Floating Nuclear Plants?

Akademik Lomonoso, photo Wikipedia.

I first got to learn about PSEG (Public Service Enterprise Group) in the early 1970s driving down Dune Road in the Hamptons of Long Island, east of New York City, and there, next to Hot Dog Beach, was a weather station with various devices. It was surrounded by a chain link fence with a sign saying U.S. Atomic Energy Commission and Brookhaven National Laboratory on it.

BNL was established on Long Island in 1947 by the AEC largely to develop civilian uses for nuclear technology. The AEC grew out of the Manhattan Project. At BNL, scientists and engineers sought nuclear projects in addition to making atomic weapons.

I was doing investigative reporting at the daily Long Island Press and in that capacity called the PR office at BNL to be informed that the weather station was set up because “this company from New Jersey”—PSEG—planned to construct a string of “floating nuclear power plants” in the Atlantic Ocean starting off the coast of southern New Jersey and extending to 20 miles off the southern coast of Long Island.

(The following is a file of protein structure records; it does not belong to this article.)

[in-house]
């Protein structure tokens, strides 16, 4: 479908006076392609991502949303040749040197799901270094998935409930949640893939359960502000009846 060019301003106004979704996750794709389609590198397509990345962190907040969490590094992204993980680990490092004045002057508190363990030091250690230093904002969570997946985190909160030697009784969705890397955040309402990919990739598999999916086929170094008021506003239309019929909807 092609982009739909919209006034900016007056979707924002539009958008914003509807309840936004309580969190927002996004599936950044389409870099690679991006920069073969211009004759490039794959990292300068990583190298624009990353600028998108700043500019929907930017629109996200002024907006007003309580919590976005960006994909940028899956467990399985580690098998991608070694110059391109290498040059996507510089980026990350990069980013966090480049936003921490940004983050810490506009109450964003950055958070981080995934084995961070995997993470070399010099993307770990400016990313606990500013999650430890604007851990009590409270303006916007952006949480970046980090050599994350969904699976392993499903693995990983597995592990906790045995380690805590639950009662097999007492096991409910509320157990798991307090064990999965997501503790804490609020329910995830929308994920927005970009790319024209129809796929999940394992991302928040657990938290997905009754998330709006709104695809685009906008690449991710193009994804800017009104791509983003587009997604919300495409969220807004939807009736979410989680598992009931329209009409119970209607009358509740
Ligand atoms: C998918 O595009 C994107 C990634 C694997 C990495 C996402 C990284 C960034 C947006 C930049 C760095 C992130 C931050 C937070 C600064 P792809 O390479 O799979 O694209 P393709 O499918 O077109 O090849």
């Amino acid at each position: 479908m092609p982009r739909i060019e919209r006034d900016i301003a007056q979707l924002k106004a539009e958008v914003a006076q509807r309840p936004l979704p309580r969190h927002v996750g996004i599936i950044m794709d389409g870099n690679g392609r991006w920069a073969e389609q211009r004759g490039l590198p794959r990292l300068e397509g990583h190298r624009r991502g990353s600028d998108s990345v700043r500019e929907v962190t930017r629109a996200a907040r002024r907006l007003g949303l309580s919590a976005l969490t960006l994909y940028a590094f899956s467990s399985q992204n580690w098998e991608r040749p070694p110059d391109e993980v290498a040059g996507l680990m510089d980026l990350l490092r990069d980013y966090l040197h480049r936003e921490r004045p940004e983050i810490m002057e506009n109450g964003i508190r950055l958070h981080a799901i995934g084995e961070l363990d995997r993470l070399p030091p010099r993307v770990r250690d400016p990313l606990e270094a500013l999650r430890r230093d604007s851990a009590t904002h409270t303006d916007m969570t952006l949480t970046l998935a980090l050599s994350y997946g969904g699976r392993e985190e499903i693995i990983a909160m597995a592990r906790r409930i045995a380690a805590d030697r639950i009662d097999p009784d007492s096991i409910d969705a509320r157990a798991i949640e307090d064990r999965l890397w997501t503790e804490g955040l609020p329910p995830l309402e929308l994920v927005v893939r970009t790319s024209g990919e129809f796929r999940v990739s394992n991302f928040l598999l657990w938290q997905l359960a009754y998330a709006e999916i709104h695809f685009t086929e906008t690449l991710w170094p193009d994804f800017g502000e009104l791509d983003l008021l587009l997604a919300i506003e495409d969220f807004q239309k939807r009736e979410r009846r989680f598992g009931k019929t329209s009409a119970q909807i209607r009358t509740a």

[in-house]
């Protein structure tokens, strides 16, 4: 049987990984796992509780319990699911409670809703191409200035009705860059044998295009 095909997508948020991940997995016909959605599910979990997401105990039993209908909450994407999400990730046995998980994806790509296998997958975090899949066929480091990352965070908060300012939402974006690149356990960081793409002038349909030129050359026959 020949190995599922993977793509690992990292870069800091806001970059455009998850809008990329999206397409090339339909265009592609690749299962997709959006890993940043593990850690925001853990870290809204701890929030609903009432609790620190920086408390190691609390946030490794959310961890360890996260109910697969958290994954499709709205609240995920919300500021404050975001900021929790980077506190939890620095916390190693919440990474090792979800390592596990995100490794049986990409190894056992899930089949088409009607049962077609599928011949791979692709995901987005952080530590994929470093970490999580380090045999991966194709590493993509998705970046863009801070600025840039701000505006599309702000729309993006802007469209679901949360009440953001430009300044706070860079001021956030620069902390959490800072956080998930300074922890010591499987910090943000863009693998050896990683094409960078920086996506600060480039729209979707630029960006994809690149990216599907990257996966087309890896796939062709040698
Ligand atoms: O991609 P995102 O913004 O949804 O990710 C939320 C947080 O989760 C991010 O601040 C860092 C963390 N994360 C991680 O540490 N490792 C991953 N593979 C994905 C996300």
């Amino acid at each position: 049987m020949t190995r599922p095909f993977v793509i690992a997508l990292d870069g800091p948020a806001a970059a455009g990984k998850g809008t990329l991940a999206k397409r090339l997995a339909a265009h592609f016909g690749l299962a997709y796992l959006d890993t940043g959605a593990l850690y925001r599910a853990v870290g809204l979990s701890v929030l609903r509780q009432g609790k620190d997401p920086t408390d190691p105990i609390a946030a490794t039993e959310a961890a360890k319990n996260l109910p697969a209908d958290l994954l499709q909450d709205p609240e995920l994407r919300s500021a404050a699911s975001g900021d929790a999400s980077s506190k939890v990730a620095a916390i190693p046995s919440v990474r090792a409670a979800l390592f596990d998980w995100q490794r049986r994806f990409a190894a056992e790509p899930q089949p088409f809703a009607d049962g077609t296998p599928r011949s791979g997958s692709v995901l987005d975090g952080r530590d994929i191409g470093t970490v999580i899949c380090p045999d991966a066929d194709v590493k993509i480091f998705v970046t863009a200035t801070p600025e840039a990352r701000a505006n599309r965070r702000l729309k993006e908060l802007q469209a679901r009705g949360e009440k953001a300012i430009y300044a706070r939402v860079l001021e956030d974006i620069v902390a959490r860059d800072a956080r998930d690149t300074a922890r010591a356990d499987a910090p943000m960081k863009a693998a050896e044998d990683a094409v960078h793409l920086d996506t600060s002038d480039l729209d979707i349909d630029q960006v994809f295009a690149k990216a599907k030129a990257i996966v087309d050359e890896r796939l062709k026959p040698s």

I was told that the station monitored how, in the event of an accident at one of the plants, a radioactive cloud might move. A 75-foot landing craft was on loan from the Navy, and also aircraft and a trawler were being used. Clouds of smoke were discharged, and the PR representative said it was determined that because of prevailing winds coming from the southwest, the smoke mainly floated to Long Island.

Upon finding I was working on this, Dave Starr, editor of the Long Island Press and national editor of the Newhouse newspaper chain, telephoned and said I should “play down” the story. “I don’t want to get people upset,” said Starr. This was among my earliest experiences in finding out how nuclear issues are hot media potatoes.

My article was published, but not on Page One as most of my pieces as an investigative reporter at The Press began, but inside the paper. The episode was featured in a 1980 book—I started writing it the day of the Three Mile Island nuclear plant accident in 1979—titled “Cover Up: What You Are Not Supposed to Know About Nuclear Power.” It is in a chapter “How We Got So Far” that includes details about media treatment of nuclear issues. (A download of the book is available for free on my website www.karlgrossman.com, courtesy of the publisher.)